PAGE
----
Cutting Waste, Improving Efficiency
What do we mean when we talk about “lean”? Short answer: Lean methodology is about cutting waste and maximizing efficiency on the job. It’s that simple… and that complicated. While lean principles are emphasized in manufacturing and supply chain functions, they’re also broadly applicable to any industry or any task you can imagine—from organizing your garage tools to managing a restaurant.
Paul Nied teaches MM3305 Sustainable Lean Manufacturing and gets a lot of satisfaction from educating students about lean principles, because he knows how valuable these applied skills are. Every semester he tells his class that, if he does his job well, he’ll change the way they see the world.
Nied helps his students develop a special type of vision for spotting unnecessary waste in systems and processes. What’s more, he also teaches them how to cut out that waste, saving businesses time and money.
"What we’re really looking at is this: To get the material or communication to move through the system faster, we have to identify where the waste is in the system. Once you identify it, then you can improve it."
What exactly do we mean by waste? Waste can be anything that stretches out a task to take longer than it needs to. Nied gives a simple example: “Think of the flatware drawer in your kitchen,” he says. “You probably have a divider with special compartments for the forks, knives, and spoons. That organization makes it very efficient for you to open the drawer and locate exactly what you need. Now think of the drawer where you keep your spatula, can opener, vegetable peeler, etc. Chances are that’s very cluttered. It takes you longer to find what you’re looking for—wasted time. A lean solution would be to put a utensil divider in that drawer, too, to save time and make cooking more efficient.”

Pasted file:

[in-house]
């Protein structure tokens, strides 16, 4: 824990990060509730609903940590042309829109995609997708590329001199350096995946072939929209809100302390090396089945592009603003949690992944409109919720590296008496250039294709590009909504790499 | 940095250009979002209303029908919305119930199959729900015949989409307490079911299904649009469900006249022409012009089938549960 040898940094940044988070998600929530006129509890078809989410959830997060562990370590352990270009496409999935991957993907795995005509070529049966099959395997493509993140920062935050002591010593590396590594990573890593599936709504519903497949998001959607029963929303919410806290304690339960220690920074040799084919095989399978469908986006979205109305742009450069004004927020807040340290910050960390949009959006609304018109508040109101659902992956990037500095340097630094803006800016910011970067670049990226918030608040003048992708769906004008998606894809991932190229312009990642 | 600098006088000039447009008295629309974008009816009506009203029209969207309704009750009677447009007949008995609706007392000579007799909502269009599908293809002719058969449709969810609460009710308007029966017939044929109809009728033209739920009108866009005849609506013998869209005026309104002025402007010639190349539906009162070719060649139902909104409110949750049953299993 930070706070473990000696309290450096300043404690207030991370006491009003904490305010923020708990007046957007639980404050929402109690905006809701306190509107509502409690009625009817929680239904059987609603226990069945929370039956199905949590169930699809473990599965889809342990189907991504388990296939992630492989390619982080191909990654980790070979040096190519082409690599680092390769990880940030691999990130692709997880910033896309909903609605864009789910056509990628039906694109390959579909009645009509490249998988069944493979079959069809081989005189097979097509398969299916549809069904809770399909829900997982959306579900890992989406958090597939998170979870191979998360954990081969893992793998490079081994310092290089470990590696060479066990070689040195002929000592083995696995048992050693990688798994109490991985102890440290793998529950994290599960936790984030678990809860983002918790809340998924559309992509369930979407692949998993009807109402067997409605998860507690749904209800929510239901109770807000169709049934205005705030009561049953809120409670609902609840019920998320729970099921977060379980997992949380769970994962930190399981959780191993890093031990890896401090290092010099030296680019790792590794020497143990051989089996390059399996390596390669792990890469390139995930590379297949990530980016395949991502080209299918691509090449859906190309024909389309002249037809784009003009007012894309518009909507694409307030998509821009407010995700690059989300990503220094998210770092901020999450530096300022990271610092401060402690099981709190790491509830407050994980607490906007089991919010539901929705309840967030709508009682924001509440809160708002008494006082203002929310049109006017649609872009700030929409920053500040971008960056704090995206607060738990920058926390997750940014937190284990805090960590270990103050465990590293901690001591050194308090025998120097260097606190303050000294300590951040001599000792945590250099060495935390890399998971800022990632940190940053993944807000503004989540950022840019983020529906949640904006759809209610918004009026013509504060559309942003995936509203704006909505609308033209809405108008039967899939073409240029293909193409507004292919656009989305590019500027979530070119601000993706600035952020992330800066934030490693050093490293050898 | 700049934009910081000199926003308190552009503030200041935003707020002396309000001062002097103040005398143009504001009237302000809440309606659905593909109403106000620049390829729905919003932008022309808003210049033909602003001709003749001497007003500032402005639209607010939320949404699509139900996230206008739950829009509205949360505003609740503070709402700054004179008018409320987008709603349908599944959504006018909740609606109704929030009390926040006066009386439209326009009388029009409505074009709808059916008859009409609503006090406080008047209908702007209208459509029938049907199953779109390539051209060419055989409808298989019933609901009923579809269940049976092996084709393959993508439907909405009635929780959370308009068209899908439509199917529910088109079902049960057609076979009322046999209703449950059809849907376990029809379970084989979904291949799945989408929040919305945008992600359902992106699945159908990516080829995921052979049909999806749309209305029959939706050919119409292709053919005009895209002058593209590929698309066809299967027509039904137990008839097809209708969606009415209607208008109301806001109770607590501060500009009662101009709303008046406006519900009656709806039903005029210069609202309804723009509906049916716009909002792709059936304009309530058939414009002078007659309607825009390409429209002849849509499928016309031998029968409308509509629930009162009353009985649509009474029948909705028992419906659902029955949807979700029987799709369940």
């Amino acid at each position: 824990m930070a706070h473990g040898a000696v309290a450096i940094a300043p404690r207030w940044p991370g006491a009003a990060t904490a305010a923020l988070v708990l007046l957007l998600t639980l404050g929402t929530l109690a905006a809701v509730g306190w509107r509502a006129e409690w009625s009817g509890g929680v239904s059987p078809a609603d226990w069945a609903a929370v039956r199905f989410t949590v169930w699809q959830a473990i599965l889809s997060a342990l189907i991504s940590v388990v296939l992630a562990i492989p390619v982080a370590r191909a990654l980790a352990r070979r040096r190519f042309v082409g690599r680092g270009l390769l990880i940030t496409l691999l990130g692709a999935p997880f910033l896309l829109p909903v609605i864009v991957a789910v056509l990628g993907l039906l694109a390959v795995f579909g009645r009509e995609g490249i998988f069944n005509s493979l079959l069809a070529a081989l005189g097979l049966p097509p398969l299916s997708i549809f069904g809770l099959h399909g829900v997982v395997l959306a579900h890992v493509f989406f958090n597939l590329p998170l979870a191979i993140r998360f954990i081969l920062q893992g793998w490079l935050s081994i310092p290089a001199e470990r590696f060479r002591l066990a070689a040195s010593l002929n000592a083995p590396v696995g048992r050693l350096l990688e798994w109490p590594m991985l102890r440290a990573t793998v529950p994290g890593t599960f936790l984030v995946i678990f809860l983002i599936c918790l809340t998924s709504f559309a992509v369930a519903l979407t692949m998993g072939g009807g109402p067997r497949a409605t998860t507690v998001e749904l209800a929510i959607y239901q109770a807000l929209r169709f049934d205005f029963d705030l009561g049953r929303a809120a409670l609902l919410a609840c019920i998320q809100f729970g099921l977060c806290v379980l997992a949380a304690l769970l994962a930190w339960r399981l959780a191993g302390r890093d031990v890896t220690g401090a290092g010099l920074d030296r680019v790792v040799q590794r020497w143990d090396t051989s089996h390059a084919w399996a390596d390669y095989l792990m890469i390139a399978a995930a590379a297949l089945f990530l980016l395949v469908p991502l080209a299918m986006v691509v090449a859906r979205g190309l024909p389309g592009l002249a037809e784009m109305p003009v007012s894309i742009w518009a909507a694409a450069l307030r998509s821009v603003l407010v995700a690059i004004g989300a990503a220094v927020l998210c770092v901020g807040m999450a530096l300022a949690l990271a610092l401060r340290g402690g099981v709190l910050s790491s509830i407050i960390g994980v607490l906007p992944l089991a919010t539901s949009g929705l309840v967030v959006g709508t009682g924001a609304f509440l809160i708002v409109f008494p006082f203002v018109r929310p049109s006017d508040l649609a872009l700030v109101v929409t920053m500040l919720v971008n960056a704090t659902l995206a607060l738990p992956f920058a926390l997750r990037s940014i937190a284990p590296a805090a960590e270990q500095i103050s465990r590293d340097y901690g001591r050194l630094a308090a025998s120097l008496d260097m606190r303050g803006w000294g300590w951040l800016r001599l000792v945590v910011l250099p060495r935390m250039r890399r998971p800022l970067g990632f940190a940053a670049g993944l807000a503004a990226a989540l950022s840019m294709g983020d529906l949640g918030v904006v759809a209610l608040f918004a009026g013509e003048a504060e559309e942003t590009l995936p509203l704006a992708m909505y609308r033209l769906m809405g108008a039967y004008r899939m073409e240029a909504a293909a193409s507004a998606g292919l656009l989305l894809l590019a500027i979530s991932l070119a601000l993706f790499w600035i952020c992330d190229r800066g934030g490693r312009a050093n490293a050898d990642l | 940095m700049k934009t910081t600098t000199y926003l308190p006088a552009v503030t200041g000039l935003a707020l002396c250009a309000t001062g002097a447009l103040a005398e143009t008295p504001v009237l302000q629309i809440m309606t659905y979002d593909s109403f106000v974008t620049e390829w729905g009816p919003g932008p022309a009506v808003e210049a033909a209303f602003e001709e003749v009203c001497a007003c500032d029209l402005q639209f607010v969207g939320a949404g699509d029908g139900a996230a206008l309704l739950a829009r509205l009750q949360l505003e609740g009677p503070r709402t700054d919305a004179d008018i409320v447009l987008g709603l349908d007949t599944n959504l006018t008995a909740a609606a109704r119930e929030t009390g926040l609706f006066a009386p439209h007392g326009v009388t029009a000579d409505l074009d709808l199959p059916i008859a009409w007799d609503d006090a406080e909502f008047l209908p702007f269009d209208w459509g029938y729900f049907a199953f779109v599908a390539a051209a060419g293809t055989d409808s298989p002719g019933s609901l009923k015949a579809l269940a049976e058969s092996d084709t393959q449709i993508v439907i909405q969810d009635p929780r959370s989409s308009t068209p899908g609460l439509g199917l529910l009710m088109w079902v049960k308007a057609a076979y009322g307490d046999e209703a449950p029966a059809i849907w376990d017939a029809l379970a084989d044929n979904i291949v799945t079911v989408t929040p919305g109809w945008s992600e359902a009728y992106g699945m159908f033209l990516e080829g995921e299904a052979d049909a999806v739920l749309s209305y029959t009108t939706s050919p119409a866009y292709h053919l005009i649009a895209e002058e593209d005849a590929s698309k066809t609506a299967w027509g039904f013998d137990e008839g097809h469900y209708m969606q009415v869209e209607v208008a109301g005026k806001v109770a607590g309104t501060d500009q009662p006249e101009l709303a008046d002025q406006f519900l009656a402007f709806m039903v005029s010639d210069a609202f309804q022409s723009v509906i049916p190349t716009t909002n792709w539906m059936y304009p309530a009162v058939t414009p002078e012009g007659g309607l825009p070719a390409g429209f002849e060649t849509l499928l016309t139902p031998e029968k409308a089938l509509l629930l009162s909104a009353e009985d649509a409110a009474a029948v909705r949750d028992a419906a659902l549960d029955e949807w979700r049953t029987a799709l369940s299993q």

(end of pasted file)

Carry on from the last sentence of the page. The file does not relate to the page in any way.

As promised, Nied’s lessons about lean principles teach students to see their work differently, but not only that: after studying lean, many students start to see their entire lives differently.
“In manufacturing you don’t put effort into something that doesn’t pay back, and you limit the waste,” says Kezele Livingstone, who took Nied’s course on lean principles. “Customers are only willing to pay for activities that will add value to their product. I take that into my own life, especially when it comes to time management. I’m only doing things that will add value to my life.”
This is what Nied means when he says students may start to see their lives differently.
“Halfway through the semester, you start to see it clicking,” says Nied. “What we’re really looking at is this: To get the material or communication to move through the system faster, we have to identify where the waste is in the system. Once you identify it, then you can improve it.”
Nied teaches from a lifetime of experience, which his students benefit from. He’s the Quality Manager of Continuous Improvement for Danfoss Power Solutions. He loves to observe and analyze systems and processes, tweezing out opportunities to save time and money by implementing lean principles.
“It’s a journey,” Nied says. “The destination is to continue to be in business.”
Learn more about Nied’s course here.